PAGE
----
Nurse Mandatory Overtime Harms Patients and Nurses Alike

By Jason Fisher posted 30 days ago

  
Nurse Mandatory Overtime Harms Patients and Nurses Alike

Jason J. Fisher, MSN(c), RN-BC

April 18, 2019

Summary
Mandatory nurse overtime has a strong association with adverse patient outcomes including healthcare-associated infections, falls, and pressure ulcers. Nurses are more likely to make errors and experience illness, injury, burnout, and job dissatisfaction. Patients are more likely to be dissatisfied, and healthcare organizations requiring mandatory overtime face the prospect of diminished revenue from value-based programs along with the increased cost and operational disruption of increased turnover. Perceived cost savings from onboarding and fringe benefits rather than a nursing shortage are the likely explanation for the persistence of mandatory overtime. While indeed staffing is complex, this should not be an excuse wielded by healthcare organizations for failing to protect patients and nurses.

Background


  • According to Trinkoff, Le, Geiger-Brown, Lipscomb, and Lang (2006), many nursing positions require extended work schedules that include on-call activities, working while sick, and mandatory overtime. Mandatory nursing overtime is highly prevalent. Of the 60 percent of surveyed US nurses reporting working overtime, 18 percent reported mandatory overtime and 37 percent reported mandatory on-call shifts in addition to their scheduled work time (Wheatley, 2017). Nearly half worked more than 12 hours of overtime per week, and of these a shocking 97 percent reported this as either mandatory overtime or on-call requirements (Wheatley, 2017).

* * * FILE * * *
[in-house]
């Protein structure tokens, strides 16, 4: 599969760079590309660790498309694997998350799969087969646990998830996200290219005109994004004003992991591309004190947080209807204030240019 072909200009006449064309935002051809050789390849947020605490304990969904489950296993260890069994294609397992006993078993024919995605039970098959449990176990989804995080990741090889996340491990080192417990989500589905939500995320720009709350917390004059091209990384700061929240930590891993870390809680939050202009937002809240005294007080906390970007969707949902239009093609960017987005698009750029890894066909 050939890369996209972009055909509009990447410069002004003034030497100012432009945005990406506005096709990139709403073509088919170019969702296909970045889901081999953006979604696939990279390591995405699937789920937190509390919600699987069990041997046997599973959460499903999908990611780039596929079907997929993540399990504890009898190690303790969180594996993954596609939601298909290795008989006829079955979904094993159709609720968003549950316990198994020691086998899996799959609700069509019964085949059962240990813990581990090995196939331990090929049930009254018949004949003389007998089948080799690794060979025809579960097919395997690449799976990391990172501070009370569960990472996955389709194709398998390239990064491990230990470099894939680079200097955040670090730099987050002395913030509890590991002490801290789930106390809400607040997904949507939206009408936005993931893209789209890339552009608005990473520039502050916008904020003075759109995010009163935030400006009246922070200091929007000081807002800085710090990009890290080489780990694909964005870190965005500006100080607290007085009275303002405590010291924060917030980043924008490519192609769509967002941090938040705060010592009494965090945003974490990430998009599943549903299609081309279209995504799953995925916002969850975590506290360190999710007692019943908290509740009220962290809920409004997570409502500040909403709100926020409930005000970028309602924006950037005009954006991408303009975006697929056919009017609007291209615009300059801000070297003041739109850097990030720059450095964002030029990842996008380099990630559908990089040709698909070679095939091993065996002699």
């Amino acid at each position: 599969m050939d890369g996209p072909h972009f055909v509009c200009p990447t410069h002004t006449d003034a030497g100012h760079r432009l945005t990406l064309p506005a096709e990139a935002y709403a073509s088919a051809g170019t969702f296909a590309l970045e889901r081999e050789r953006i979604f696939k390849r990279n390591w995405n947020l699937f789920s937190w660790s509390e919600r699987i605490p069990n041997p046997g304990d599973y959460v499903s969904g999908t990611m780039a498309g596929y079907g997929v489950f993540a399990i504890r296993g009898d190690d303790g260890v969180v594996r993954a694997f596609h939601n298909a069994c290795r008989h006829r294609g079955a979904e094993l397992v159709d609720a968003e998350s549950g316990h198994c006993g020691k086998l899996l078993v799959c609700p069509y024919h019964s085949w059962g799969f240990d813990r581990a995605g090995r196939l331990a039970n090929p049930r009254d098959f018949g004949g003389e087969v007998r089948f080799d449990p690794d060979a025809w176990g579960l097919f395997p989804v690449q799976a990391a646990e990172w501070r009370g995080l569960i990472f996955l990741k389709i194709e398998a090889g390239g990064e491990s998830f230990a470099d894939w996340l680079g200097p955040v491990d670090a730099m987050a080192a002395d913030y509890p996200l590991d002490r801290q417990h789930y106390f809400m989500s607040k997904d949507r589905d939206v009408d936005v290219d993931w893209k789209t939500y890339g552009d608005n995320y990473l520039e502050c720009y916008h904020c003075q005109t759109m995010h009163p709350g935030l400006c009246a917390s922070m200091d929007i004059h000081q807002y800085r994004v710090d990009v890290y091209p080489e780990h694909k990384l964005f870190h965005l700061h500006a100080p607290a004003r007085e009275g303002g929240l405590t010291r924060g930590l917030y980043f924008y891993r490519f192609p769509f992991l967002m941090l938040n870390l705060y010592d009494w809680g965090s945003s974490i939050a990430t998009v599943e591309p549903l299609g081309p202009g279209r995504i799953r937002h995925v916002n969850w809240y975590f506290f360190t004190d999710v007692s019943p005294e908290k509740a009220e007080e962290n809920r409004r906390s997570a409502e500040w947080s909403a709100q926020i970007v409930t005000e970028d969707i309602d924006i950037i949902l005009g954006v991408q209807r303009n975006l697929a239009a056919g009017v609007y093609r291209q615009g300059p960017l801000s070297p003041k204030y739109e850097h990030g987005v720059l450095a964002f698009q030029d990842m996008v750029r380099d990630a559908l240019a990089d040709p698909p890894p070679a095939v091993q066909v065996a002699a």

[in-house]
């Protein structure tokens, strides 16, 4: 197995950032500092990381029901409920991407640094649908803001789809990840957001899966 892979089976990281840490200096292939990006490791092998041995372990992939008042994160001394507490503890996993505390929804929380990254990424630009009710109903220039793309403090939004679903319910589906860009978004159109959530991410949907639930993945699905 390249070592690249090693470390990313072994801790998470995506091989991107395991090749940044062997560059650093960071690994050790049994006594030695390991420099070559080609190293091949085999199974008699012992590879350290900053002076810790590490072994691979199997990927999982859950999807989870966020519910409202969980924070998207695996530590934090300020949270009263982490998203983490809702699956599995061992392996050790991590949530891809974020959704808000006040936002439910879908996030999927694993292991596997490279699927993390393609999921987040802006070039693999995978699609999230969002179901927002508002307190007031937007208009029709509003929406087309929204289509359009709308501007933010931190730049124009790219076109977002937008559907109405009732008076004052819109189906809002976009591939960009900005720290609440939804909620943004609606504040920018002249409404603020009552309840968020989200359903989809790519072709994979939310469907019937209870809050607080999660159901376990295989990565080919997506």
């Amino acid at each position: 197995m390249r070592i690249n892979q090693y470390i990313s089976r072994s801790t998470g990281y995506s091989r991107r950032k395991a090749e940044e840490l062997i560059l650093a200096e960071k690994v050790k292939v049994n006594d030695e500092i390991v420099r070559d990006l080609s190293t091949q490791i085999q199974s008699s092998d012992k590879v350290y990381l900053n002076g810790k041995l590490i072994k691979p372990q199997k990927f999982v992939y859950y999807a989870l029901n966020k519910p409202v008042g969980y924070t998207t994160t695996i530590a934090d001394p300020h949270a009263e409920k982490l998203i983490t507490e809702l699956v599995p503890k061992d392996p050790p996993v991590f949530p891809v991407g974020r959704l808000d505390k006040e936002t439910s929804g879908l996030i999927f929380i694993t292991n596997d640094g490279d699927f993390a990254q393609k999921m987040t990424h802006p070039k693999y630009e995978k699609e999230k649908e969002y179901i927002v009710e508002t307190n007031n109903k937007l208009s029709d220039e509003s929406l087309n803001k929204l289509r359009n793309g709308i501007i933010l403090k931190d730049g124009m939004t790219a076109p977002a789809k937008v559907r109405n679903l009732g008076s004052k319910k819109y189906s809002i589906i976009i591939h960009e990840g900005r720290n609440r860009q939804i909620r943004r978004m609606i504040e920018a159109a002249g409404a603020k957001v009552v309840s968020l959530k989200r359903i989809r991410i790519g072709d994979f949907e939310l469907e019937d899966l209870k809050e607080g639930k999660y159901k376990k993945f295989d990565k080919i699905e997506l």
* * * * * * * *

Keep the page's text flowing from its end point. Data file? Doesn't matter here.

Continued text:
• Meanwhile, nurses are already at a high risk for musculoskeletal disorders. A longitudinal study found that this risk increases with mandatory overtime (Trinkoff et al., 2006). The association of mandatory overtime and risk of injury is not unique to nursing, but rather the risk of injury increases as work hours increase in many other industry sectors as well (Trinkoff et al., 2006). Perhaps more specific to nursing though is the illness and needle-stick injuries that are also associated with overtime (Wheatley, 2017).

  • Not only are nurses negatively impacted by mandatory and other unhealthy scheduling requirements, but so are patients. Rogers, Hwang, Scott, Aiken and Dinges (2004) found that as nurse shifts exceed 12 hours, there are significant increases in the risk of making an error. The most common overtime-associated error are medication errors (Wheatley, 2017). There is also a relationship between overtime and patient falls, healthcare-associated infections, and pressure ulcers (Wheatley, 2017). Quick turnarounds in shifts were also related to increased hypoglycemic events and pneumonia deaths. Sloane, Smith, McHugh, and Aiken (2018) found not only that fewer adverse patient outcomes are associated with lower nurse-patient ratios and work environments that support effective nursing care, but also that the relationship is so strong that as hospital dynamics shift over time, so do patient outcomes.

  • Stimpfel, Sloane, and Aiken (2012) have also found that as the proportion of nurses working more than 13 hours increased, patients' dissatisfaction with care increased.